According to a study published in Pediatrics last year, up to 15% of American girls get their first period (menarche) by the age of SEVEN. Due to state and federal mandates I’m no longer allowed near most school yards and daycare centers. So I follow the news of the budding pre-teen menarche trend with a close eye. That’s why I was surprised/shocked/excited to see that my dear friends at Kotex are marketing a new brand of pads called U by Kotex Tween. Packaged in a glittery box with hearts and stars on it, the pads themselves have stars and swirl patters printed on them in a “bold, bright style” according to it’s own sufficiently creepy website.
“Some girls get their period as young as 8. Have you had the talk?” asks the website in it’s official guide on “picking the date” to talk to your daughters about their periods. After all, four out of five mothers feel ill-equip to broach the subject with their young daughters. So why not hand over the reigns to giant a giant marketing corporation like Omnicom (who owns the websites)?
The entire marketing push is costing Kotex $23.2 million, well overshadowing the $4.1 million spent on other Kotex brands in an attempt to close the market share gap between themselves and rival Tampax which currently has a 47.2% market share. Kotex however shows no intent on slowing down promising “limited-edition designer series,” prints like “poptimistic” and “punk glam,” due out by July. The site even features an “online pad design contest” in which contestants compete for a chance to fly to New York to collaborate on a new pad design with Patricia Field, the costume designer for Sex and the City.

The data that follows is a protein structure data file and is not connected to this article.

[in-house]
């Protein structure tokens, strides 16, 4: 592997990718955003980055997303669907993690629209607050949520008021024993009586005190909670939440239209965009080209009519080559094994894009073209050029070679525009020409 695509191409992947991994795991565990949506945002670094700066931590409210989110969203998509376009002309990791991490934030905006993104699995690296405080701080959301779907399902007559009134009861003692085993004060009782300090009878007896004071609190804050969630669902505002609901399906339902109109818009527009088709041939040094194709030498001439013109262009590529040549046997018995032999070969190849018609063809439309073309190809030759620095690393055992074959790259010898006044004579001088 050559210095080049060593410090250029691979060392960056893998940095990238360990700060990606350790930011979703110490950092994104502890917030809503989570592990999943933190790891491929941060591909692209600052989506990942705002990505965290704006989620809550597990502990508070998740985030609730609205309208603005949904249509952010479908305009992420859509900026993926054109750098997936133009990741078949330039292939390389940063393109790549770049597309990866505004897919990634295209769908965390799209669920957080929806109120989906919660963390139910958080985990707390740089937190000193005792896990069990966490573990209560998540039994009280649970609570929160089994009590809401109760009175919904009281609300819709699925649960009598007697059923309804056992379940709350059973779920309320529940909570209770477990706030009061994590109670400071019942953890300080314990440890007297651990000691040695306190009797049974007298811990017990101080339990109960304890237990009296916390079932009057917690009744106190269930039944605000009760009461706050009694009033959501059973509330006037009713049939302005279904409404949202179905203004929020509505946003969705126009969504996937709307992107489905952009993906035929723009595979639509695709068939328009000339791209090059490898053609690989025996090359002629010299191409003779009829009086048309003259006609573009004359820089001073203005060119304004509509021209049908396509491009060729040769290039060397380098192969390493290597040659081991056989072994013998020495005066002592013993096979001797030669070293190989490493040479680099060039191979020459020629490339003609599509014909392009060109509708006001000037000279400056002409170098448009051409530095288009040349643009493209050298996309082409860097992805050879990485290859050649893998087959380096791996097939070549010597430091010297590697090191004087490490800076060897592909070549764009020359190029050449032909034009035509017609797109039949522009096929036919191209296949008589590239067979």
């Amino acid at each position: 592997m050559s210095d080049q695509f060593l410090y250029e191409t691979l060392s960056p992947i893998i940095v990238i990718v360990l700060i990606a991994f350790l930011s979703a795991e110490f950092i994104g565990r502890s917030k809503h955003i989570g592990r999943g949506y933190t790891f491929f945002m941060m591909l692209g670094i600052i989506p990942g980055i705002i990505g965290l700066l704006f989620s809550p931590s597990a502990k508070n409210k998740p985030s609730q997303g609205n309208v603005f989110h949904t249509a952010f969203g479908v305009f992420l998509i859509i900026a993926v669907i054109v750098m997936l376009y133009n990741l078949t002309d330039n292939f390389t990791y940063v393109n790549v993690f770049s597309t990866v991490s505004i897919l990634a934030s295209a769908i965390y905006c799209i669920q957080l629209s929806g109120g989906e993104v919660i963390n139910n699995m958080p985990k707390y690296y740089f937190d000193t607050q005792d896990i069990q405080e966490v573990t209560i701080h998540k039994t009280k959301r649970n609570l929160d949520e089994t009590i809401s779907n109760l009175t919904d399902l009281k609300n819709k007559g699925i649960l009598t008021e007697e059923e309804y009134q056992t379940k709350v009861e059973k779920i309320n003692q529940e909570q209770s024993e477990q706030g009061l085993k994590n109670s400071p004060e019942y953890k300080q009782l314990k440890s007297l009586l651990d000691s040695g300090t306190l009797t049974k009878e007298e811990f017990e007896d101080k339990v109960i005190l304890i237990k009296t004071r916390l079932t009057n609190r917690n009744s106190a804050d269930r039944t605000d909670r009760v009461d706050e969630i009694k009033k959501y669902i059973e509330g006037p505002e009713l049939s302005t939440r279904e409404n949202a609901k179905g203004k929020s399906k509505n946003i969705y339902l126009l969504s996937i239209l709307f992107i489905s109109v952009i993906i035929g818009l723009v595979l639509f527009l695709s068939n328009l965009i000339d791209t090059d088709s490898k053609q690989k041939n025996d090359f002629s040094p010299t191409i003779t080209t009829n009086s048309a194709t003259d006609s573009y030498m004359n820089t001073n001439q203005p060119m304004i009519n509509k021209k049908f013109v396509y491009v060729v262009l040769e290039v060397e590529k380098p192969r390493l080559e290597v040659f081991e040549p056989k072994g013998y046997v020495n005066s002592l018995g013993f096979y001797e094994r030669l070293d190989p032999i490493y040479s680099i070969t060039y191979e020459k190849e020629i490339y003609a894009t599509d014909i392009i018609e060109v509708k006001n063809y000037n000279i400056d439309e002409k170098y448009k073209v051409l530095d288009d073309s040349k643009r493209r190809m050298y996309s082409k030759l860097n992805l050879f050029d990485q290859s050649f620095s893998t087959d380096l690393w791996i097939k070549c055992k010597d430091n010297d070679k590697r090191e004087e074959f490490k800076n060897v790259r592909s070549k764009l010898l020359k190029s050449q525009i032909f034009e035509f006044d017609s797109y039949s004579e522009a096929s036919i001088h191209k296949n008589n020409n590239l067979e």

So what is all this? A creepy attempt to mask budding adulthood in the saccharine tones of youth with varying degrees of pedophilia undertones? A cynical attempt at squeezing every last drop of blood (pun fully intended) from the children’s market? I don’t know. I don’t have the answers.
But on a serious note, I would imagine that the smaller size of the pads would come in handy for the often neglected niche market of midget and dwarfism if nothing else. It really must be a pain to seek out feminine hygiene products that will fit their smaller bodies. Speaking of which, if you just arrived here by searching “midget vagina period blood” I’d just like to take the time to say “Hello! Welcome. Please stick around. I think you’ll fit right in. Enjoy!“